Have you seen one of our IndyPL Bookmobiles driving around Indianapolis? We have two that visit neighborhoods and schools all over the city delivering books to people who don't have a library branch nearby. Kids love trucks, books and cozy little spaces - our Bookmobiles are all three!
Watch this video to meet one of our bookmobile teams, Miss Emilie and Mr. Bruce. Our bookmobiles are filled with both great books and great people! If you would like to take your child to see what a bookmobile is like, bring your library card and come to one of our bookmobile stops this month or next month.
A librarian in Maryland in the early 1900s is credited with coming up with the idea of the first bookmobile. That first one was a horse-drawn wagon. No one had ever seen one of those before! Soon book wagons were appearing in other parts of the country, and by 1922, the book wagon idea was very popular. The bookmobile was born!
We've picked our favorite photos from our Digital Collection for the gallery below. It's fun to see how our Bookmobiles have changed over the years.
To learn even more about bookmobiles check out one of the books below. Each one tells the story of a bookmobile. Some of them are from a different part of the world where it makes sense to deliver books by boat, burro or camel!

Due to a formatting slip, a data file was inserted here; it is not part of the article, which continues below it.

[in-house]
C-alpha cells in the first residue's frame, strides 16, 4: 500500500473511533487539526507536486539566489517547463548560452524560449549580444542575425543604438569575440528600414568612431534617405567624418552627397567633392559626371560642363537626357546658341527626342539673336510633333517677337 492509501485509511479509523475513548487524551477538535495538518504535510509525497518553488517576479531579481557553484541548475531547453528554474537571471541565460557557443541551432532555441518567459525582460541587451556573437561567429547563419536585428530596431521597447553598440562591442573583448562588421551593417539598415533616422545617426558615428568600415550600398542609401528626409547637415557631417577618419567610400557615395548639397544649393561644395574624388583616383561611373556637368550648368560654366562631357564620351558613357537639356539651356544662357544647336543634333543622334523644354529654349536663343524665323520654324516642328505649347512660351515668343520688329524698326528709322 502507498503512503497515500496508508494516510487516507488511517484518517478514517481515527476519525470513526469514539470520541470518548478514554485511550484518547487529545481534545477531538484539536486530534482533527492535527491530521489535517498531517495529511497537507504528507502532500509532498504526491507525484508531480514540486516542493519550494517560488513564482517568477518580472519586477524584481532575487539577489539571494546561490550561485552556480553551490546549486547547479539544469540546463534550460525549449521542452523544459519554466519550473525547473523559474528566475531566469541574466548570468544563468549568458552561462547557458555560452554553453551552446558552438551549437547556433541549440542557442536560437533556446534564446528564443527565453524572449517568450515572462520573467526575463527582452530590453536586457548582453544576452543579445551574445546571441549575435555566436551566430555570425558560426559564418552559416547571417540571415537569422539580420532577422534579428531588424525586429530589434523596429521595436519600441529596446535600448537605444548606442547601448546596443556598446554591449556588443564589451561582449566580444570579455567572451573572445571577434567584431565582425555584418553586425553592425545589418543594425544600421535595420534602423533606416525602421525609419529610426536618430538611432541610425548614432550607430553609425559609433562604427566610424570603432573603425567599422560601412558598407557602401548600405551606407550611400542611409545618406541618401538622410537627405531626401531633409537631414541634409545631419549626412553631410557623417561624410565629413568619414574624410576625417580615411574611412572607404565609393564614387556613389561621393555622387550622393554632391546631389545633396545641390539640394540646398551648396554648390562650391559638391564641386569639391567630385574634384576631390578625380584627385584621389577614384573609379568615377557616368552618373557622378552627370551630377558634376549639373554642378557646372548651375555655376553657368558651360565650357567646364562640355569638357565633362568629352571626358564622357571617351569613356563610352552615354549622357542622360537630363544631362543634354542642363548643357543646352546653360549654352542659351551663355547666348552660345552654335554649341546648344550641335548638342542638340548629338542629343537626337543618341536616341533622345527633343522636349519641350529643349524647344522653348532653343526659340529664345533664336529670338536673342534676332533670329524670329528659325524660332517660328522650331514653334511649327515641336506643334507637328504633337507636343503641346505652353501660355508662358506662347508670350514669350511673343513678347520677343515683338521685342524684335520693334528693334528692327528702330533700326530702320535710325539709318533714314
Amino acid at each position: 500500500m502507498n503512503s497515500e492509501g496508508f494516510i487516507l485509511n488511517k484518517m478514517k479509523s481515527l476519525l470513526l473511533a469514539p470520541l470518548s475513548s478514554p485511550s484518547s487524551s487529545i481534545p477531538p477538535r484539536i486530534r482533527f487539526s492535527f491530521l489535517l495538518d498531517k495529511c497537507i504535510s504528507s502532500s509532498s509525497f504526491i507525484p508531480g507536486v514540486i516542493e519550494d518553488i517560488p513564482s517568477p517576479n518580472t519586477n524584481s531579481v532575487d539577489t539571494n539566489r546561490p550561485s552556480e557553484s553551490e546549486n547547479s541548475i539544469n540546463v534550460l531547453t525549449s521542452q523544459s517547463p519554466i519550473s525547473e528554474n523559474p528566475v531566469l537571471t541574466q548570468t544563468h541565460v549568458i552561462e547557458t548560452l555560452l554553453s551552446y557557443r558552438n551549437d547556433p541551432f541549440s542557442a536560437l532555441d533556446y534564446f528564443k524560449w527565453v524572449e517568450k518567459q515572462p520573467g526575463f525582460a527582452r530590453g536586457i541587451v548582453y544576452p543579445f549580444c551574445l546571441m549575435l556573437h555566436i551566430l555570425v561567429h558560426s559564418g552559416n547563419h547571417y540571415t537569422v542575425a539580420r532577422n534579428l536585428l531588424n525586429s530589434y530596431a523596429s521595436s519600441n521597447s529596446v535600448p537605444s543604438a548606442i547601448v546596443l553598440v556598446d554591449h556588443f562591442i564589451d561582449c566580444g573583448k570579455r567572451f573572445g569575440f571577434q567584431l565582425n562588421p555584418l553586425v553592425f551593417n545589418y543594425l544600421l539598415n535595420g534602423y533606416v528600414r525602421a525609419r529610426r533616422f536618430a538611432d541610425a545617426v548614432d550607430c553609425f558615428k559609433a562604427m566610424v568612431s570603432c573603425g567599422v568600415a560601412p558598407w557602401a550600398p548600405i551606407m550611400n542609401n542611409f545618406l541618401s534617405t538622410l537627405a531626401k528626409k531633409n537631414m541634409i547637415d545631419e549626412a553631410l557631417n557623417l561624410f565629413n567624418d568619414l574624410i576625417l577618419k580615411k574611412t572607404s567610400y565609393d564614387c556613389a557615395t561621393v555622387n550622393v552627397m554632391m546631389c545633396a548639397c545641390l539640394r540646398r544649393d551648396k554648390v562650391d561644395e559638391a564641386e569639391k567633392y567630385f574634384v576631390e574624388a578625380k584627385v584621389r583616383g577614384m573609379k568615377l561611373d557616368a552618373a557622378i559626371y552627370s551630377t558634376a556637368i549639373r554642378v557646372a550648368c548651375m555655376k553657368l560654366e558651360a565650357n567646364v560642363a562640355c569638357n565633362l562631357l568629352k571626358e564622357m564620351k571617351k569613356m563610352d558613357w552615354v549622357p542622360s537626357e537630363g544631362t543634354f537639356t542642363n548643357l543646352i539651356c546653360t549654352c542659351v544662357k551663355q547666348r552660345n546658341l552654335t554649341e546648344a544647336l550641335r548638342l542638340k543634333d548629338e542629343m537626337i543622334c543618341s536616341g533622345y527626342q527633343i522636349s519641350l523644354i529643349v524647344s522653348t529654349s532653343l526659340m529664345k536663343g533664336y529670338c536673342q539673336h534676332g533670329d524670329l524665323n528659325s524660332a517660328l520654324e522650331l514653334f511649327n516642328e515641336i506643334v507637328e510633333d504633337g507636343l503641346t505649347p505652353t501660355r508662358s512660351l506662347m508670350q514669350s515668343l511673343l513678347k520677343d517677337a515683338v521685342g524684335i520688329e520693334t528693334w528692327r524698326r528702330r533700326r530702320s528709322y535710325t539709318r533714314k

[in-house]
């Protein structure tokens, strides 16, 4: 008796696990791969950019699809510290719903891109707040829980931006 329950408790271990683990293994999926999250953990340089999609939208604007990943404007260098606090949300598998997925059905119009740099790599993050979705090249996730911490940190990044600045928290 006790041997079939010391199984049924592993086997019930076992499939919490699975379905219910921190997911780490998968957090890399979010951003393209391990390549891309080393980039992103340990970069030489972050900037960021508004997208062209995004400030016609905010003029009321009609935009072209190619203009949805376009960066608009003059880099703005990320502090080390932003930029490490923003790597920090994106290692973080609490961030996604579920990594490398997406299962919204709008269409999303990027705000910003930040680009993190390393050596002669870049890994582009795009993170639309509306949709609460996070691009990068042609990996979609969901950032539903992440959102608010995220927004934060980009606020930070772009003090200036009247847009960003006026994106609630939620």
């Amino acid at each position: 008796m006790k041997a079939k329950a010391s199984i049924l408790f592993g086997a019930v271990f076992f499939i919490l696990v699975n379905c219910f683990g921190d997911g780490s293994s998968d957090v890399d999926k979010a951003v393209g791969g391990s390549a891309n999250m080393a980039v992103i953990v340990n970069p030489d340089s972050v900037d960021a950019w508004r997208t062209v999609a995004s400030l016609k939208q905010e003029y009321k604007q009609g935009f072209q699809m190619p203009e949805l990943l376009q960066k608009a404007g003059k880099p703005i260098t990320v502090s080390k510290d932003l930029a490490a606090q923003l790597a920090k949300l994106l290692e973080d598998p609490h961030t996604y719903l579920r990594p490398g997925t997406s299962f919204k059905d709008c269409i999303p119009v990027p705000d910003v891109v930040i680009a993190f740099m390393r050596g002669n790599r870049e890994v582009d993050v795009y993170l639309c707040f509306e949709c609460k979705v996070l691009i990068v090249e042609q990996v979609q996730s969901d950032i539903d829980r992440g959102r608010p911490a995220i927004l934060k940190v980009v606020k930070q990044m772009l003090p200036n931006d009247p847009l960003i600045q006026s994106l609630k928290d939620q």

Book lovers and librarians have loaded up books and taken them on the road for decades. What they use to transport the books depends on where the books need delivered. Bookmobiles can be trucks, boats, bikes, or pack animals! Which animal is chosen depends on where in the world the books are being delivered. Horses, burros and camels are all excellent at book transportation! Here are some of our favorite stories about how mobile libraries get books to people who don't have a library building nearby. #indyplkids
On a book boat on the Erie Canal in the 1800s, Jessie spots a used copy of The Swiss Family Robinson, then works very hard all week to earn the money he needs to buy it. Includes historical note.
When a man brings to a remote village two burros, Alfa and Beto, loaded with books the children can borrow, Ana's excitement leads her to write a book of her own as she waits for the BibliBurro to return. Includes glossary of Spanish terms and a note on the true story of Columbia's BiblioBurro and mobile libraries in other countries.